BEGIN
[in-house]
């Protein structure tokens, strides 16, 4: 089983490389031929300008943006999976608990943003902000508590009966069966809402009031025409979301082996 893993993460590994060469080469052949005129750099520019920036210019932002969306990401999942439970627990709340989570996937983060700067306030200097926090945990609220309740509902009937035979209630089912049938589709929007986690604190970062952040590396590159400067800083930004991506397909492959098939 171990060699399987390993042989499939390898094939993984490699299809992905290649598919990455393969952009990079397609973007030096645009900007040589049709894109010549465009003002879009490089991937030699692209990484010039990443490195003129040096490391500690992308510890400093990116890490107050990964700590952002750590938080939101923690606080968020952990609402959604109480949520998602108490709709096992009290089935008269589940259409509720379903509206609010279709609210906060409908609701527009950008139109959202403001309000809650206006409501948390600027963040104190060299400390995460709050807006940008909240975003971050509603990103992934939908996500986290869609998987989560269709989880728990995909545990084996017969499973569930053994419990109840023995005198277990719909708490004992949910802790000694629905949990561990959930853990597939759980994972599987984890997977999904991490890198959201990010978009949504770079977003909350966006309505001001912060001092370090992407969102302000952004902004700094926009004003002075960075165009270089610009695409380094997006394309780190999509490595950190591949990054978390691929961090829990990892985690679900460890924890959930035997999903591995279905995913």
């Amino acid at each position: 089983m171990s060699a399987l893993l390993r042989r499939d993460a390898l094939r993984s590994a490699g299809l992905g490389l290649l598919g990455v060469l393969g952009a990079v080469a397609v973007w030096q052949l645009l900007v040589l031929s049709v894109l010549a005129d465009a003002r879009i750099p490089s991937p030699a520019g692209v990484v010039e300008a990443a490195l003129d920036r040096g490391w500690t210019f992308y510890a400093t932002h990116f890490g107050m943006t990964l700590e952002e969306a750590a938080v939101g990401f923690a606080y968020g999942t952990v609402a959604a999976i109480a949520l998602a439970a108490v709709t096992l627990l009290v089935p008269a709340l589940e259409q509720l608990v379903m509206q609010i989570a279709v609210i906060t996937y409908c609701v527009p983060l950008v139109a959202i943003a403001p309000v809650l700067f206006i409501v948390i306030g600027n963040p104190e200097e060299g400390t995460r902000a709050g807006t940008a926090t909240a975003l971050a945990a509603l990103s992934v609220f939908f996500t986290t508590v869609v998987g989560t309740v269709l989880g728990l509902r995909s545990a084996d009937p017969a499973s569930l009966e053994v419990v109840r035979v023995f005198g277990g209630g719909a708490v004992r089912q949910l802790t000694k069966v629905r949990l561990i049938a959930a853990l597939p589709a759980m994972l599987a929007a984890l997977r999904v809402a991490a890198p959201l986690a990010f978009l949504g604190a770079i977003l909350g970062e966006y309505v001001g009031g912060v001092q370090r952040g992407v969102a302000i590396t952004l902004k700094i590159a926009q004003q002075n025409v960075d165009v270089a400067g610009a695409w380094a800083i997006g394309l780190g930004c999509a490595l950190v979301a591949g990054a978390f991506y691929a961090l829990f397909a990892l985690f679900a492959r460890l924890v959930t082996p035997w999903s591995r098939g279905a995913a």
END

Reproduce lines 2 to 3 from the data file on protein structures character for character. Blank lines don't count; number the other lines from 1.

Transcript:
């Protein structure tokens, strides 16, 4: 089983490389031929300008943006999976608990943003902000508590009966069966809402009031025409979301082996 893993993460590994060469080469052949005129750099520019920036210019932002969306990401999942439970627990709340989570996937983060700067306030200097926090945990609220309740509902009937035979209630089912049938589709929007986690604190970062952040590396590159400067800083930004991506397909492959098939 171990060699399987390993042989499939390898094939993984490699299809992905290649598919990455393969952009990079397609973007030096645009900007040589049709894109010549465009003002879009490089991937030699692209990484010039990443490195003129040096490391500690992308510890400093990116890490107050990964700590952002750590938080939101923690606080968020952990609402959604109480949520998602108490709709096992009290089935008269589940259409509720379903509206609010279709609210906060409908609701527009950008139109959202403001309000809650206006409501948390600027963040104190060299400390995460709050807006940008909240975003971050509603990103992934939908996500986290869609998987989560269709989880728990995909545990084996017969499973569930053994419990109840023995005198277990719909708490004992949910802790000694629905949990561990959930853990597939759980994972599987984890997977999904991490890198959201990010978009949504770079977003909350966006309505001001912060001092370090992407969102302000952004902004700094926009004003002075960075165009270089610009695409380094997006394309780190999509490595950190591949990054978390691929961090829990990892985690679900460890924890959930035997999903591995279905995913």
């Amino acid at each position: 089983m171990s060699a399987l893993l390993r042989r499939d993460a390898l094939r993984s590994a490699g299809l992905g490389l290649l598919g990455v060469l393969g952009a990079v080469a397609v973007w030096q052949l645009l900007v040589l031929s049709v894109l010549a005129d465009a003002r879009i750099p490089s991937p030699a520019g692209v990484v010039e300008a990443a490195l003129d920036r040096g490391w500690t210019f992308y510890a400093t932002h990116f890490g107050m943006t990964l700590e952002e969306a750590a938080v939101g990401f923690a606080y968020g999942t952990v609402a959604a999976i109480a949520l998602a439970a108490v709709t096992l627990l009290v089935p008269a709340l589940e259409q509720l608990v379903m509206q609010i989570a279709v609210i906060t996937y409908c609701v527009p983060l950008v139109a959202i943003a403001p309000v809650l700067f206006i409501v948390i306030g600027n963040p104190e200097e060299g400390t995460r902000a709050g807006t940008a926090t909240a975003l971050a945990a509603l990103s992934v609220f939908f996500t986290t508590v869609v998987g989560t309740v269709l989880g728990l509902r995909s545990a084996d009937p017969a499973s569930l009966e053994v419990v109840r035979v023995f005198g277990g209630g719909a708490v004992r089912q949910l802790t000694k069966v629905r949990l561990i049938a959930a853990l597939p589709a759980m994972l599987a929007a984890l997977r999904v809402a991490a890198p959201l986690a990010f978009l949504g604190a770079i977003l909350g970062e966006y309505v001001g009031g912060v001092q370090r952040g992407v969102a302000i590396t952004l902004k700094i590159a926009q004003q002075n025409v960075d165009v270089a400067g610009a695409w380094a800083i997006g394309l780190g930004c999509a490595l950190v979301a591949g990054a978390f991506y691929a961090l829990f397909a990892l985690f679900a492959r460890l924890v959930t082996p035997w999903s591995r098939g279905a995913a």